Thursday, August 6, 2009

Security: Cloud Computing: Who do you trust?

A colleague sent me the link to a post about security and Cloud computing. The issue at hand is how can you trust your data to the Cloud.

Some snippets and my comments below.
Schneier on Security: Cloud Computing:
"But, hype aside, cloud computing is nothing new . . . Any IT outsourcing -- network infrastructure, security monitoring, remote hosting -- is a form of cloud computing."
But what about security? Isn't it more dangerous to have your email on Hotmail's servers, your spreadsheets on Google's, your personal conversations on Facebook's, and your company's sales prospects on's? Well, yes and no.
Yes and No. There are significant differences between Hotmail, Facebook and Salesforce. As for sales prospects being valuable information. Sorry that doesn't pass the laugh test for me in a world Google Search, twitter, etc. etc.
IT security is about trust. You have to trust your CPU manufacturer, your hardware, operating system and software vendors -- and your ISP. Any one of these can undermine your security: crash your systems, corrupt data, allow an attacker to get access to systems. We've spent decades dealing with worms and rootkits that target software vulnerabilities. We've worried about infected chips. But in the end, we have no choice but to blindly trust the security of the IT providers we use.
Lost me with "blindly trust." It's much too risky either in the enterprise or outside the enterprise.
Saas moves the trust boundary out one step further -- you now have to also trust your software service vendors -- but it doesn't fundamentally change anything. It's just another vendor we need to trust.

Instead of vendor it might be more useful to think of it as a functionality that lives in it's own world of resources that makes it's decisions on this basis of benefits and risks to itself. If you've ever tried to get an internal IT department to focus on the business goals of an enterprise you probably know what I mean. The error is to think that money can buy you trust. It can't.

There is one critical difference. When a computer is within your network, you can protect it with other security systems such as firewalls and IDSs.

Given the security breaches in many organizations, my responses is yes and no. Viruses mutate every day. Once a computer system is the focus of interest, it's a never ending struggle. They mutate, you do a response. You build a stronger wall. They build a more effective attack. Such is life.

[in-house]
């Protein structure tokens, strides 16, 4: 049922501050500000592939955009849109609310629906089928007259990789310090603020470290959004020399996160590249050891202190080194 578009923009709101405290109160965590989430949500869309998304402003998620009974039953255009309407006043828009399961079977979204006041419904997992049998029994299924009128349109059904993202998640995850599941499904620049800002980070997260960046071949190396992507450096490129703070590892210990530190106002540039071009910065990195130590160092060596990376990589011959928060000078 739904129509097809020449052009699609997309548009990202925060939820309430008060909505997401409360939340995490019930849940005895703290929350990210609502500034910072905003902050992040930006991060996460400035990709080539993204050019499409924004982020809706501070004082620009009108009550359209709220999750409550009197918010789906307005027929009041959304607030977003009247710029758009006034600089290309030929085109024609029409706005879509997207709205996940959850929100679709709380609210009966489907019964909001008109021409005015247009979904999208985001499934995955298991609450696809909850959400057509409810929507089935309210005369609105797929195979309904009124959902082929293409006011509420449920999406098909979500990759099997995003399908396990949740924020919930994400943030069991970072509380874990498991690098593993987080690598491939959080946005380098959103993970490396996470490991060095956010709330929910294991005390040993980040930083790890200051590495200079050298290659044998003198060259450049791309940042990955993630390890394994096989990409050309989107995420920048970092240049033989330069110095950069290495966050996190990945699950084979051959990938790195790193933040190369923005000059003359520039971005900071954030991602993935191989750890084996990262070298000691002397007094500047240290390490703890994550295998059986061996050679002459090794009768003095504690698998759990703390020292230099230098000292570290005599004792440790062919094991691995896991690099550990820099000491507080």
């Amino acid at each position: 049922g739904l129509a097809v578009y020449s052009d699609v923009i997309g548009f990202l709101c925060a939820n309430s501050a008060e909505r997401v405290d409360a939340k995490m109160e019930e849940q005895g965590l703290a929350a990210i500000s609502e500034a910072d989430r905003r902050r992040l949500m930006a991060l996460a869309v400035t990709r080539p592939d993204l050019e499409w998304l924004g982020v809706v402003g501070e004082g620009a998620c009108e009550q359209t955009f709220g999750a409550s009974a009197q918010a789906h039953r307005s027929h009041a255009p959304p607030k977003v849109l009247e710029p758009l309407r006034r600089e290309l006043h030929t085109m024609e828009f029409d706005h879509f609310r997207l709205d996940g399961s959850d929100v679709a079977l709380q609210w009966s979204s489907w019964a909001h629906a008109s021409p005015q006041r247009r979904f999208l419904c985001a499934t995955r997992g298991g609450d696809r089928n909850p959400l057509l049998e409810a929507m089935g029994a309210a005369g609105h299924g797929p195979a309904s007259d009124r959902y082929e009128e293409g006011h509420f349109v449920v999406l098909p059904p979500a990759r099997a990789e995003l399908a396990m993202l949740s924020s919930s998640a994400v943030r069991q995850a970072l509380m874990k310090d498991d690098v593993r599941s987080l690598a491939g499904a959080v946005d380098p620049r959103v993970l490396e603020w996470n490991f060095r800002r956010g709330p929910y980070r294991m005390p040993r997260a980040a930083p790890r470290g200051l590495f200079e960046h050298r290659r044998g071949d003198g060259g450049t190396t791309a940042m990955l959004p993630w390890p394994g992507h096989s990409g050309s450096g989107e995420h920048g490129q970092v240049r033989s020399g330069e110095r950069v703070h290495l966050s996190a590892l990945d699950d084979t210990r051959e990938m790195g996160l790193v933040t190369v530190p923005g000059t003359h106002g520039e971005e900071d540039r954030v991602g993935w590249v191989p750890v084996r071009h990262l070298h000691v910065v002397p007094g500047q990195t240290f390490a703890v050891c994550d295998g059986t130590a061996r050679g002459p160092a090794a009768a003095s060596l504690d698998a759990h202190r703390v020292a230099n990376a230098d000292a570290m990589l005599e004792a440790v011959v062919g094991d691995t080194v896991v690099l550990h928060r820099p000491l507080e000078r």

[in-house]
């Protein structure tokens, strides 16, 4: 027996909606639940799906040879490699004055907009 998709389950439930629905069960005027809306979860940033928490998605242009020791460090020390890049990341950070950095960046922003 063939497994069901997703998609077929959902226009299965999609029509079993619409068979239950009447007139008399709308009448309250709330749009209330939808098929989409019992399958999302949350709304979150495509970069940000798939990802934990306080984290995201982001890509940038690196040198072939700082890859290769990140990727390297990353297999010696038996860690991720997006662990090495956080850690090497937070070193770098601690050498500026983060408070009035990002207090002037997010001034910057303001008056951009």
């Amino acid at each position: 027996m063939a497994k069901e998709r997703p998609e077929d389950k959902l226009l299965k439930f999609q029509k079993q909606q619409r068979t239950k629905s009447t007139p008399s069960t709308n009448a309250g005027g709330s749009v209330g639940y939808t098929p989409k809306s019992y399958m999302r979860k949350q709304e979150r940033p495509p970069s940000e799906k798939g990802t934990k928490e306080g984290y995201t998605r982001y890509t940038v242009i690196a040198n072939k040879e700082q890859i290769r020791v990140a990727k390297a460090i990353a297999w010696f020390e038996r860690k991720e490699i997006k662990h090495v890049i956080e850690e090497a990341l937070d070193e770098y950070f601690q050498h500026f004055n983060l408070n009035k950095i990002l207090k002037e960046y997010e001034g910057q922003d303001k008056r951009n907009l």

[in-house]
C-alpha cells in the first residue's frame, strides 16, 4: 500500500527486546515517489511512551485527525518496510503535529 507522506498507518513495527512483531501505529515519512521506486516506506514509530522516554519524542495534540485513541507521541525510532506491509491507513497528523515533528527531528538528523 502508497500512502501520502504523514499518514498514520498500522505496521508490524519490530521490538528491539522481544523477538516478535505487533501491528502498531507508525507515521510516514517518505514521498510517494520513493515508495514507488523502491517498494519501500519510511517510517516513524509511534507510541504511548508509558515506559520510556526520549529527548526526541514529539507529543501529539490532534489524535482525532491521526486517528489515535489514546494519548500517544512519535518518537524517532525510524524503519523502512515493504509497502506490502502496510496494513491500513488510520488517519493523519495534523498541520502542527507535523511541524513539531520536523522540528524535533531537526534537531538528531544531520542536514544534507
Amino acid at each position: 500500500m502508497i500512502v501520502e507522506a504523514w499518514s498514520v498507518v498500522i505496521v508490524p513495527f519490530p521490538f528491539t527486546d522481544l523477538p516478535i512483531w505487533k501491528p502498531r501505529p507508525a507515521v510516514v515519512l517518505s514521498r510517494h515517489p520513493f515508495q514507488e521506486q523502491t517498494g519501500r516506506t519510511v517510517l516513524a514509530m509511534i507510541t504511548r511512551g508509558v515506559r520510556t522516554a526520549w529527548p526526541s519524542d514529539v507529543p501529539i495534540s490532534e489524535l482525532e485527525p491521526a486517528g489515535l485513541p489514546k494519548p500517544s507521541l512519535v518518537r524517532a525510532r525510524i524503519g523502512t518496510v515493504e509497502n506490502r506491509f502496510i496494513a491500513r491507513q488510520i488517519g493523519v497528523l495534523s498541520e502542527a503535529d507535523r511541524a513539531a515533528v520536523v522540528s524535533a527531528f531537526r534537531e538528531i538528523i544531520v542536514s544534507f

You can build a resilient system that works even if those vendors you have to trust may not be as trustworthy as you like. With any outsourcing model, whether it be cloud computing or something else, you can't. You have to trust your outsourcer completely. You not only have to trust the outsourcer's security, but its reliability, its availability, and its business continuity.

I'm not sure about "the resilient systems that . " But "trust your outsourcer completely" is spot on. It also means you have to trust your IT department completely.

You don't want your critical data to be on some cloud computer that abruptly disappears because its owner goes bankrupt . You don't want the company you're using to be sold to your direct competitor. You don't want the company to cut corners, without warning, because times are tight. Or raise its prices and then refuse to let you have your data back. These things can happen with software vendors, but the results aren't as drastic.
100% yes. That's why I think the safest choice is Amazon/ Google/Salesforce or IBM. If they screw up security they are out of business. The brand damage would be enormous. Since they all have a very good track record of being successful growing businesses the chances of them continuing in that direction is pretty good.

The issue is a clear evaluation of the risks. Only then is it possible to have a useful discussion about the benefits.

1 comment:

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